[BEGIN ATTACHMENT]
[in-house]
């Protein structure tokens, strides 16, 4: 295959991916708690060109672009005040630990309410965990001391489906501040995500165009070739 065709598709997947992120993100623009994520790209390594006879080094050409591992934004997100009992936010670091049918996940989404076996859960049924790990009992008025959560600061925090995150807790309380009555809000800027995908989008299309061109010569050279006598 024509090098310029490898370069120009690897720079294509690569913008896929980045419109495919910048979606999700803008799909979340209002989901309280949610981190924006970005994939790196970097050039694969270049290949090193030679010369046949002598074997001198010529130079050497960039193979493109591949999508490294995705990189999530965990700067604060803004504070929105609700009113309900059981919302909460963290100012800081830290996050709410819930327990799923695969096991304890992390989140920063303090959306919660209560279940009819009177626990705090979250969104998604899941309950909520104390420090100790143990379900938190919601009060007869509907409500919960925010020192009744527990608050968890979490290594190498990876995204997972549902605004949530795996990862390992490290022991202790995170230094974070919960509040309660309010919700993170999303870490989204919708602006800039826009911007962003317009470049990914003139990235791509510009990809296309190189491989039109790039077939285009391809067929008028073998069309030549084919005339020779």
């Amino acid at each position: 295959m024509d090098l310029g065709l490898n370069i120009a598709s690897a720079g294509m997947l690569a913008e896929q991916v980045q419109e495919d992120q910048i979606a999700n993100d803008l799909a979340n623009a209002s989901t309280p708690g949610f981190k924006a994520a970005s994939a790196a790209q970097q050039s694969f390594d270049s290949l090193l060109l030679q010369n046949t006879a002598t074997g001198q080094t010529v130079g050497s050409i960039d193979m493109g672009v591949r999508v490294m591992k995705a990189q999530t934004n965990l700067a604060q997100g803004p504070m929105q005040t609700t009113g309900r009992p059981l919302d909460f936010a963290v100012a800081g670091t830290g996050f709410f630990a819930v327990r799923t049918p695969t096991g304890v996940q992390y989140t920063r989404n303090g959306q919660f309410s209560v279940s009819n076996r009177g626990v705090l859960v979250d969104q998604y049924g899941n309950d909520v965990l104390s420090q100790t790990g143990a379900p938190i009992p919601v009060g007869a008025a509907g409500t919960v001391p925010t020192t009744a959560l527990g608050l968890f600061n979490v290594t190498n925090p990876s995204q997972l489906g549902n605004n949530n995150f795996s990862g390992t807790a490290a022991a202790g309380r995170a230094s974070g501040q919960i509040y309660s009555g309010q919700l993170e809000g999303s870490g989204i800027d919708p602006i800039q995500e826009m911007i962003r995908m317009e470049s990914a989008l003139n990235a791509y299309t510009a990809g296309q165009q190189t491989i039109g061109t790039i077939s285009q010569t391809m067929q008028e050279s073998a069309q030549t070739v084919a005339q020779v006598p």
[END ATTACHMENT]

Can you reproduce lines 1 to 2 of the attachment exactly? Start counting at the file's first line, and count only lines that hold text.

[in-house]
């Protein structure tokens, strides 16, 4: 295959991916708690060109672009005040630990309410965990001391489906501040995500165009070739 065709598709997947992120993100623009994520790209390594006879080094050409591992934004997100009992936010670091049918996940989404076996859960049924790990009992008025959560600061925090995150807790309380009555809000800027995908989008299309061109010569050279006598 024509090098310029490898370069120009690897720079294509690569913008896929980045419109495919910048979606999700803008799909979340209002989901309280949610981190924006970005994939790196970097050039694969270049290949090193030679010369046949002598074997001198010529130079050497960039193979493109591949999508490294995705990189999530965990700067604060803004504070929105609700009113309900059981919302909460963290100012800081830290996050709410819930327990799923695969096991304890992390989140920063303090959306919660209560279940009819009177626990705090979250969104998604899941309950909520104390420090100790143990379900938190919601009060007869509907409500919960925010020192009744527990608050968890979490290594190498990876995204997972549902605004949530795996990862390992490290022991202790995170230094974070919960509040309660309010919700993170999303870490989204919708602006800039826009911007962003317009470049990914003139990235791509510009990809296309190189491989039109790039077939285009391809067929008028073998069309030549084919005339020779």